Besides this collection of bombardier B-12, my associate in Fairbanks had a bunch of Nodwells, Nodwell chieftans, and several Formost rigs.
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Lyndon

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Crossing the Arctic Circle for the first time in 1994. Inspecting on the Trans Alaska Pipeline I crossed the Arctic Circle between 300 and 500 times. Now that I work in the Prudhoe Bay Oilfields I fly over this spot once every 3 weeks.
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Lyndon

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The 7 trips down the ALCAN, or Alaska Canada Highway took me thru White Horse, in the Yukon Territory. These are the only photo's I have of this unique spot. At this spot sat 200 Snow Trac's, possibly the largest collection of Snow Cats in the world at the time, and certainly the largest grooping of ST4's anywhere on the planet. This is NorthWest Tell's lot, the headquarters for the phone company and the Snow Master is their last machine. It was also one of the highest serial number units I ever tracked down, built as one of last 10 machines. The head engineer, Rory Corniel, gave me the Polar Bear License Plates out of a huge barrel of old plates. They were only issued for a few years in the Northwest Tr. and are no longer available. The mechanics that worked this facility knew more about Snow Trac's than the factory did, and related all kinds of neat snow cat adventure stories. Along the remote streeches of the ALCAN there were Microwave relay stations every 40 miles. Each one had an ST4 to access the mountain-top equipment. They originally lived at the base of the mountain in little specially built garages. Sattellite systems have replaced many of the installations, others were abandon. One had it's own aerial tramway for access. Eventually I tracked down and bought out all of their spare parts and 5 of their machines. Some of their machines had very low serial numbers. On the Manufacturing Number Year list posted elsewhere on this forum there is one lone entry, indicating that in 1962 or 1963 they manufactured and sold 200 machines. It was the largest sale made in the history of the company. Other years they usually made and sold 125 or less. This was the sale to Northwest Tell, snow Trac's single biggest customer. A Marmot ate the wooden floor out of one machine parked in one of these remote locations!
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Snowcat Operations

New member
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OK I just read this thread faster than any other.......... Now where is the rest? LYNDON dont stop! Brew that pot of extra strong coffee and keep going!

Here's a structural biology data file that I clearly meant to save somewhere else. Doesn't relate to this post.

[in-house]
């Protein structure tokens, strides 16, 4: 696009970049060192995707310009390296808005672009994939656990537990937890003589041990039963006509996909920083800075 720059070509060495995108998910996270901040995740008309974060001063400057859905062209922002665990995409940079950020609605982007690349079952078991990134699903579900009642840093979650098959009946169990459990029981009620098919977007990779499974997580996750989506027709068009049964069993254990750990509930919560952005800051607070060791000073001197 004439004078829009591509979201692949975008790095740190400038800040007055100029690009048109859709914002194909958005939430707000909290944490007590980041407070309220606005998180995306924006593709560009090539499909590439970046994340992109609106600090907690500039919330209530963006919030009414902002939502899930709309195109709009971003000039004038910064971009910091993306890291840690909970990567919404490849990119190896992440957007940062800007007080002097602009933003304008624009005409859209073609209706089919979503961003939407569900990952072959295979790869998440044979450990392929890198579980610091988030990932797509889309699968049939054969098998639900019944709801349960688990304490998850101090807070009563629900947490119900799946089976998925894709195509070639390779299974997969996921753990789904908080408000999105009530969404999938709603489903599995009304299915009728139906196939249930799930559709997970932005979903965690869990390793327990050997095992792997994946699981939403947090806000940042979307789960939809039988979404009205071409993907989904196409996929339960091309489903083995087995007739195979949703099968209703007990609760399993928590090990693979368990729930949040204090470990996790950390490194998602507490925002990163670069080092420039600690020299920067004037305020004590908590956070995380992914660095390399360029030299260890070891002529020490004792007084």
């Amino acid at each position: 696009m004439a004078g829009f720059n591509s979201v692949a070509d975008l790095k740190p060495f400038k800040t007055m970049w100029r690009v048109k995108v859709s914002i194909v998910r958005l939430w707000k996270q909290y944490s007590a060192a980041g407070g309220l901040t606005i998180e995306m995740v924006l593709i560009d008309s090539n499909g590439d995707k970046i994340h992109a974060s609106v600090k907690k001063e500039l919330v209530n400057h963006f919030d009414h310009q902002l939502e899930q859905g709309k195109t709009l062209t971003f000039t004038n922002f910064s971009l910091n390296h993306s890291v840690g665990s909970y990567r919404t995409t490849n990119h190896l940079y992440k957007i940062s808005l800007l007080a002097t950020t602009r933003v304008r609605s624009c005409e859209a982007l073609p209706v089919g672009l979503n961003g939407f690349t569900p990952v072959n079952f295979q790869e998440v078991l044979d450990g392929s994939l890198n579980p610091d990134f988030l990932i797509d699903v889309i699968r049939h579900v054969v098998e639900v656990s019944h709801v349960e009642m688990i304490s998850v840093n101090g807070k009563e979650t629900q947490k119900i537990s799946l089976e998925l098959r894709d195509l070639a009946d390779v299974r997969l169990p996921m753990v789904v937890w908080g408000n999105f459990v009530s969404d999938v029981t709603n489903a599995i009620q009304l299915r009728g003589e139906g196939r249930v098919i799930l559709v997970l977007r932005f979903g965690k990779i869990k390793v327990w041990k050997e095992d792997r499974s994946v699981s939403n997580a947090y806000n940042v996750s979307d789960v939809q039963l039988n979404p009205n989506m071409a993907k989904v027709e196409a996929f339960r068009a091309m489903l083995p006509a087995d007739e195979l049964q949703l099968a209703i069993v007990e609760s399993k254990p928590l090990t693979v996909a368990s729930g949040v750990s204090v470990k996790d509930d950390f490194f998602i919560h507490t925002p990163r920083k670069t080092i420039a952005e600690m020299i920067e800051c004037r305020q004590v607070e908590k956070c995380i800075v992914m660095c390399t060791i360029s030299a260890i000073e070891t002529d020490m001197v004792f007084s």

Lyndon

Bronze Member
GOLD Site Supporter
While working on a big project to install Fibre Optic Cable along the entire length of the 800 mile Trans Alaska Pipeline, the Engineer I worked under tipped me off that the contractor was about to get in Big Trouble, and that I would do well to "Distance Myself" from them. So for a bit I left working for the Pipeline and went to work for a private contractor in Fairbanks. The Engineer was right, the contractor DID get in a bunch of hot water. With the new employer I got free housing, and a healthy salery, so for a year I moved to North Pole Alaska and lived there as a full time resident. The housing was a trailer house in the middle of a 2 mile square junkyard! It dated back to before the pipeline was built. You like JUNKYARDS? well this was a huge one! One day while exploring around in the junkyard I found an old carcass of what appeared to be a Snow Cat. Upon closer inspection: WOW! The serial number one! This was worth investigating. It was a make I had never heard of. But then I put it together from WHERE it was manufactured, Logan Utah, home of Thiokol! For a Snow Cat collector it was like finding the HOLY GRAIL!
I had just found THE FIRST EVER THIOKOL! Here's the final resting place of the first Thiokol. It's covered elsewhere in the forum, and was a 4 track machine. In the first picture it's got the door open and is pretty well hidden in the snow.(dirty yellow)
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Lyndon

Bronze Member
GOLD Site Supporter
When I got my first Snow Cat, I spent more time actually running the machine than I did collecting. In the first season, 1994, I made 24 'Expeditions'. Kept a journal and photos of every trip. That year alone filled a whole photo album. I went to: Greenwater, right at the foot of Mt. Raineer in the Cascades, to Sweetgrass butte off the North Cascades Highway on Xmass day, Across McKenzie Pass in Oregon in record snows, to Crater lake National Monument, Paulina Lake Lodge another volcano in Oregon, Salmon La Sac in the cascades, Up Mount Saint Hellens, and all around the base of Mt. Raineer just outside the National Park boundry. I didn't have another machine and there is NO CALLING TRIPPLE A FOR A TOW FROM THE SIDE OF MT. RAINEER IN A SNOW CAT, so I rebuilt and fixed everything, carried enough spares and tools to build a new machine from scratch. We made it thru the whole season, all 24 trips without getting stuck or breaking down. All in a 1963,(31 year old!) ST4 with the original 1192 CC "40 Horse".
 

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Lyndon

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On the trip to Salmon La Sac you pass thru Roslyn WA, where the series NORTHERN EXPOSURE was filmed. In the opening scenes was this old Tucker 443 pictured below. You guy's didn't get this one in the Snow Cat's in the Movies & on TV Thread did you?
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Lyndon

Bronze Member
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Off season when there was no snow, we either worked on restoring machines, or TOOK THEM TO THE SHOW! This is at the VW Grand Nationals.
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Lyndon

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They were a real "Hit" at the VW Meets. This is at the Northwest Vintage Meet. The ST4's really drew a crowd.
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Lyndon

Bronze Member
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Old VW enthusiasts would approach me and say something to the effect of:"I've been in VW's for 30 years and I've never seen one of these". We won various awards and trophies.